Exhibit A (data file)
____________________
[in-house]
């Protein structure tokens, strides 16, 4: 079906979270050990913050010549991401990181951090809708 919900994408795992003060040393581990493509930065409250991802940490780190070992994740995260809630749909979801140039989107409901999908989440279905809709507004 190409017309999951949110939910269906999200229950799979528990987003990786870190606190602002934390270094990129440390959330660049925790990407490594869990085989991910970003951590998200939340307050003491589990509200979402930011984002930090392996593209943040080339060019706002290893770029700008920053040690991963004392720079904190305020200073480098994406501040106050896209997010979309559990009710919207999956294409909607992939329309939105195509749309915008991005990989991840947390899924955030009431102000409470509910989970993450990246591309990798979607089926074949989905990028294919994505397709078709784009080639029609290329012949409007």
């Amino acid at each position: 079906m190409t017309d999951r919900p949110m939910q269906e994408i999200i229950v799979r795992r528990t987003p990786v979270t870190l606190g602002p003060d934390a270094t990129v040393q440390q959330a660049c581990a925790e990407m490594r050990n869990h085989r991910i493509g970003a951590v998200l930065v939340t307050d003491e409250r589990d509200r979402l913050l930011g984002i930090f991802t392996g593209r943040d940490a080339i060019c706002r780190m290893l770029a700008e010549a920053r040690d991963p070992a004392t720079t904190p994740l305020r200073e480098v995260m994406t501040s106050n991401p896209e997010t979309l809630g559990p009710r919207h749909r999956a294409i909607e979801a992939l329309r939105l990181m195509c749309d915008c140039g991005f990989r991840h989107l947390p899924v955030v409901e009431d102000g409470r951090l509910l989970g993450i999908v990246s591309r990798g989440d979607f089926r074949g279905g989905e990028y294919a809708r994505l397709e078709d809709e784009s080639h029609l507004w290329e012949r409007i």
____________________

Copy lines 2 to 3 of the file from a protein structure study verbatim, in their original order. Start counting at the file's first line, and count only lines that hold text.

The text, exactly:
């Protein structure tokens, strides 16, 4: 079906979270050990913050010549991401990181951090809708 919900994408795992003060040393581990493509930065409250991802940490780190070992994740995260809630749909979801140039989107409901999908989440279905809709507004 190409017309999951949110939910269906999200229950799979528990987003990786870190606190602002934390270094990129440390959330660049925790990407490594869990085989991910970003951590998200939340307050003491589990509200979402930011984002930090392996593209943040080339060019706002290893770029700008920053040690991963004392720079904190305020200073480098994406501040106050896209997010979309559990009710919207999956294409909607992939329309939105195509749309915008991005990989991840947390899924955030009431102000409470509910989970993450990246591309990798979607089926074949989905990028294919994505397709078709784009080639029609290329012949409007």
């Amino acid at each position: 079906m190409t017309d999951r919900p949110m939910q269906e994408i999200i229950v799979r795992r528990t987003p990786v979270t870190l606190g602002p003060d934390a270094t990129v040393q440390q959330a660049c581990a925790e990407m490594r050990n869990h085989r991910i493509g970003a951590v998200l930065v939340t307050d003491e409250r589990d509200r979402l913050l930011g984002i930090f991802t392996g593209r943040d940490a080339i060019c706002r780190m290893l770029a700008e010549a920053r040690d991963p070992a004392t720079t904190p994740l305020r200073e480098v995260m994406t501040s106050n991401p896209e997010t979309l809630g559990p009710r919207h749909r999956a294409i909607e979801a992939l329309r939105l990181m195509c749309d915008c140039g991005f990989r991840h989107l947390p899924v955030v409901e009431d102000g409470r951090l509910l989970g993450i999908v990246s591309r990798g989440d979607f089926r074949g279905g989905e990028y294919a809708r994505l397709e078709d809709e784009s080639h029609l507004w290329e012949r409007i």